A SpaceX Falcon 9 rocket with the company’s Dragon Endurance spacecraft for the Crew-3 mission is vertical at Launch Pad 39A at NASA’s Kennedy Space Center in Florida on Oct. 27, 2021. Also in view is the crew access arm. Endurance will carry astronauts to the International Space Station for NASA’s SpaceX Crew-5 mission, which is targeted to launch no earlier than Sept. 29, 2022. Photo credit: SpaceX

NASA and SpaceX are preparing for the fifth crew rotation mission of the company’s human space transportation system to the International Space Station as part of the agency’s Commercial Crew Program (CCP).

NASA’s SpaceX Crew-5 mission is targeted to launch no earlier than Sept. 29, 2022, to the microgravity laboratory for a science expedition mission with NASA astronauts Nicole Mann and Josh Cassada, JAXA’s (Japan Aerospace Exploration Agency) Koichi Wakata, and Roscosmos cosmonaut Anna Kikina.

A launch at the end of September will allow SpaceX to complete hardware processing and mission teams will continue to review the launch date based on the space station’s visiting spacecraft schedule. Launch of Crew-5 now will take place after a scheduled Soyuz undocking and launch period from Sept. 16-30.

Crew-5 astronauts will fly to the space station in Dragon Endurance, currently undergoing refurbishment for its second human spaceflight at SpaceX’s processing facility in Cape Canaveral, Florida. The spacecraft previously flew the agency’s Crew-3 mission to and from the space station. As part of the refurbishment process, teams will install new components such as the heat shield, parachutes, and pod panels.

This also will be the first time all four forward bulkhead Draco engines, which orient and provide altitude adjustment for the spacecraft during flight, are reused on a NASA commercial crew mission. SpaceX recently completed Dragon’s propulsion system checkouts and will soon mate the heat shield to the spacecraft. Once refurbishment is complete, Dragon will be stacked to its trunk ahead of transporting the vehicle to SpaceX’s hangar at Launch Complex 39A (LC-39A) at NASA’s Kennedy Space Center in Florida.

As teams progress through Dragon milestones, they also are preparing a first-flight Falcon 9 booster for this mission. SpaceX is removing and replacing the rocket’s interstage and some onboard instrumentation after the hardware was damaged during transport from SpaceX’s production factory in Hawthorne, California, to the company’s McGregor test facility in Texas for stage testing. SpaceX teams completed – and NASA teams reviewed – load, shock, and structural analyses, coupled with detailed and X-ray inspections, to verify the damage was isolated to the interstage and ensure the integrity of the rest of the booster.

After all replacement hardware is installed, the booster will undergo stage testing and be further assessed prior to acceptance and certification for flight.

Once all rocket and spacecraft system checkouts are complete and all components are certified for flight, teams will mate Dragon to the Falcon 9 rocket in SpaceX’s hangar at LC-39A. The integrated spacecraft and rocket will then be rolled to the pad and raised to vertical for an integrated static fire test prior to launch.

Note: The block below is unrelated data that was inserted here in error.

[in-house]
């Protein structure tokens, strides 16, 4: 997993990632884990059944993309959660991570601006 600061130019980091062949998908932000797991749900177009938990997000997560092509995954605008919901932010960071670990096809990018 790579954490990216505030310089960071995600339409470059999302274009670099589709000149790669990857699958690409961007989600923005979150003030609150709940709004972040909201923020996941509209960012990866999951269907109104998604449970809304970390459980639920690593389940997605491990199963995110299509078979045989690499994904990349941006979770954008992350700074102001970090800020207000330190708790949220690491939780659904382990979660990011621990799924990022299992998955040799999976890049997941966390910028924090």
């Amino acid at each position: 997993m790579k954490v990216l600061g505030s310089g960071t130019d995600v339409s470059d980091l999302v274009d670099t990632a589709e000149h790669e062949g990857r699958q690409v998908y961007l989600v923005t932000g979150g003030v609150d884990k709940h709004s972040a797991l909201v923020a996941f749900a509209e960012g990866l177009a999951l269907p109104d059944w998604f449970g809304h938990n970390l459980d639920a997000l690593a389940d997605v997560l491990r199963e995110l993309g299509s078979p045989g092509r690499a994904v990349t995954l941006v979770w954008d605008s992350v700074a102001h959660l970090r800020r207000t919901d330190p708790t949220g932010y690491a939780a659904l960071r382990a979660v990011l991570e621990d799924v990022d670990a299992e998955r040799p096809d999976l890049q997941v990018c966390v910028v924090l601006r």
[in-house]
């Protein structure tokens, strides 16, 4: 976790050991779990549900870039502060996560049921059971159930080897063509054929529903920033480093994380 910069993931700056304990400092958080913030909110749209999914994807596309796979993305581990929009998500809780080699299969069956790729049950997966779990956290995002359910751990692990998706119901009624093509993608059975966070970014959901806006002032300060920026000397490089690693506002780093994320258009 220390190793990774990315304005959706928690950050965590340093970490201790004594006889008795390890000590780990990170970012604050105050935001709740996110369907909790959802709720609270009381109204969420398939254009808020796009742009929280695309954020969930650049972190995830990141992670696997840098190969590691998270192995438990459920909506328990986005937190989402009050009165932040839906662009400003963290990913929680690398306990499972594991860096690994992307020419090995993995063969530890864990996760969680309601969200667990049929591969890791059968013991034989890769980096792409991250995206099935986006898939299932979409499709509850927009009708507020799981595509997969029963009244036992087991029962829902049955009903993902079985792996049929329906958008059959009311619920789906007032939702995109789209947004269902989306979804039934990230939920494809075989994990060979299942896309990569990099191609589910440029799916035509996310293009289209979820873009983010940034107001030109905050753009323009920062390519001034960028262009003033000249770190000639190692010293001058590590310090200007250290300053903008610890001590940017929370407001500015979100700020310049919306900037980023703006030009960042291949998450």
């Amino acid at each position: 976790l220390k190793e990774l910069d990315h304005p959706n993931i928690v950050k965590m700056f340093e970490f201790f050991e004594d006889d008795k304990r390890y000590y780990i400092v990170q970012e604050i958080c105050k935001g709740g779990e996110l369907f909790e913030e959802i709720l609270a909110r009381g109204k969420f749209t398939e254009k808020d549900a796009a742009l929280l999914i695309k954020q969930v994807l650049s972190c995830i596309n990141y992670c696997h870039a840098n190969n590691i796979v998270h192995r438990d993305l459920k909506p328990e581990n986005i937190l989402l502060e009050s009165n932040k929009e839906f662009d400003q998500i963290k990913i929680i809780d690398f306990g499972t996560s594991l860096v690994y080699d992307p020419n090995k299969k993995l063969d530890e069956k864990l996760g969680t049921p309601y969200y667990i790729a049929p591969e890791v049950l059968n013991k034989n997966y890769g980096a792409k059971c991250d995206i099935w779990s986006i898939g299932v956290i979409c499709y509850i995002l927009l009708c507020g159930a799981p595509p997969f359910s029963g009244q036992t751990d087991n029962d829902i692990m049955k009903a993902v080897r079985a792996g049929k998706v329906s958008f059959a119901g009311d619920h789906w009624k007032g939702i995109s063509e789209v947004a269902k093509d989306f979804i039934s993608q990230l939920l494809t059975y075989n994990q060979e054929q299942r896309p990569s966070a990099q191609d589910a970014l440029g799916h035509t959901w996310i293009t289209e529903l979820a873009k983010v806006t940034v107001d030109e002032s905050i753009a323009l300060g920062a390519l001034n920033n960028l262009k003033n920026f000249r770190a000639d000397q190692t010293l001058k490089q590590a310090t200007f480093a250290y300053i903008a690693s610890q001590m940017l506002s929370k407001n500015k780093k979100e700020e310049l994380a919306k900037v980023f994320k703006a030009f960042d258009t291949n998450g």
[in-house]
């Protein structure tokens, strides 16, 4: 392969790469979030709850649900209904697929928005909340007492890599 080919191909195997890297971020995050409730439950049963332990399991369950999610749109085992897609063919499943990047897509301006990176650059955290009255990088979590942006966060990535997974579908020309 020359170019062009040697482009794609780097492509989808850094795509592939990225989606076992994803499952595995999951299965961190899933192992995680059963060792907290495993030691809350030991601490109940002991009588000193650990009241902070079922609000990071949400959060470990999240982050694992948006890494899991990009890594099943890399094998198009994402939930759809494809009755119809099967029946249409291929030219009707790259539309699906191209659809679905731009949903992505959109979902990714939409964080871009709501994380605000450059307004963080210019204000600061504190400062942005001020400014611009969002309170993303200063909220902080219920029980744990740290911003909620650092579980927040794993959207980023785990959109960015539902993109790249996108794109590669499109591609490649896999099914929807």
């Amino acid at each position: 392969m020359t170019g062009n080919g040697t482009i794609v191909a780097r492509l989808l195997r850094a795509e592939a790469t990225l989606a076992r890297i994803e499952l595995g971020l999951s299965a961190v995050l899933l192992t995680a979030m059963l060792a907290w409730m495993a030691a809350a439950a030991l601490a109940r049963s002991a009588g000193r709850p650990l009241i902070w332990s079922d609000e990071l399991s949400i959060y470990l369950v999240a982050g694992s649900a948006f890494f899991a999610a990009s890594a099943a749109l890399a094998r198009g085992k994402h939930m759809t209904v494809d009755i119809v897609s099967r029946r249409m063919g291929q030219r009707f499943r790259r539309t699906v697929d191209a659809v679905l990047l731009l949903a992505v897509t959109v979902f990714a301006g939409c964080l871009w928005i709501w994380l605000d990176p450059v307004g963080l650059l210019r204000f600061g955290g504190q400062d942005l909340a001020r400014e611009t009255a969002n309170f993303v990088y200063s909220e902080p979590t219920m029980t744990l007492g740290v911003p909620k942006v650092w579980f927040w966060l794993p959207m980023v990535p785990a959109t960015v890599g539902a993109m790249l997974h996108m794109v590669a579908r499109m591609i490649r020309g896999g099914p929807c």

Follow the commercial crew blog for the latest information on Crew-5 progress and flight readiness as reviews and milestones continue. NASA and its partners will host a media event in the coming weeks to discuss more about Crew-5 progress.

Details about the mission and NASA’s commercial crew program can be found by following the commercial crew blog, @commercial_crew on Twitter, and commercial crew on Facebook.

Dragon Arrival at LC-39A

Crew-4 Dragon in Hangar
The SpaceX Crew-4 Dragon arrives at Launch Pad 39A hangar. Photo credit: SpaceX

SpaceX’s brand-new Dragon spacecraft – named “Freedom” by the Crew-4 astronauts – arrived at Kennedy Space Center’s Launch Complex 39A today, April 16, after making the journey from SpaceX’s processing facility at nearby Cape Canaveral Space Force Station in Florida. After Dragon is mated to the SpaceX Falcon 9 rocket, the launch vehicle will roll out to the pad and be raised to the vertical launch position.

Liftoff is scheduled for 5:26 a.m. EDT Saturday, April 23. NASA’s Crew-4 mission is the fourth crew rotation flight on a SpaceX Dragon spacecraft and Falcon 9 rocket. NASA astronauts Kjell Lindgren, and Bob Hines will serve as mission commander and pilot, respectively, and NASA astronaut Jessica Watkins and ESA (European Space Agency) astronaut Samantha Cristoforetti, will join as mission specialists.

More details about the mission and NASA’s commercial crew program can be found by following the commercial crew blog@commercial_crew on Twitter, and commercial crew on Facebook.

Learn more about station activities by following  @space_station  and @ISS_Research  on Twitter as well as the ISS Facebook  and ISS Instagram  accounts.

Crew-4 FRR Concludes; NASA, SpaceX ‘Go’ for April 23 Launch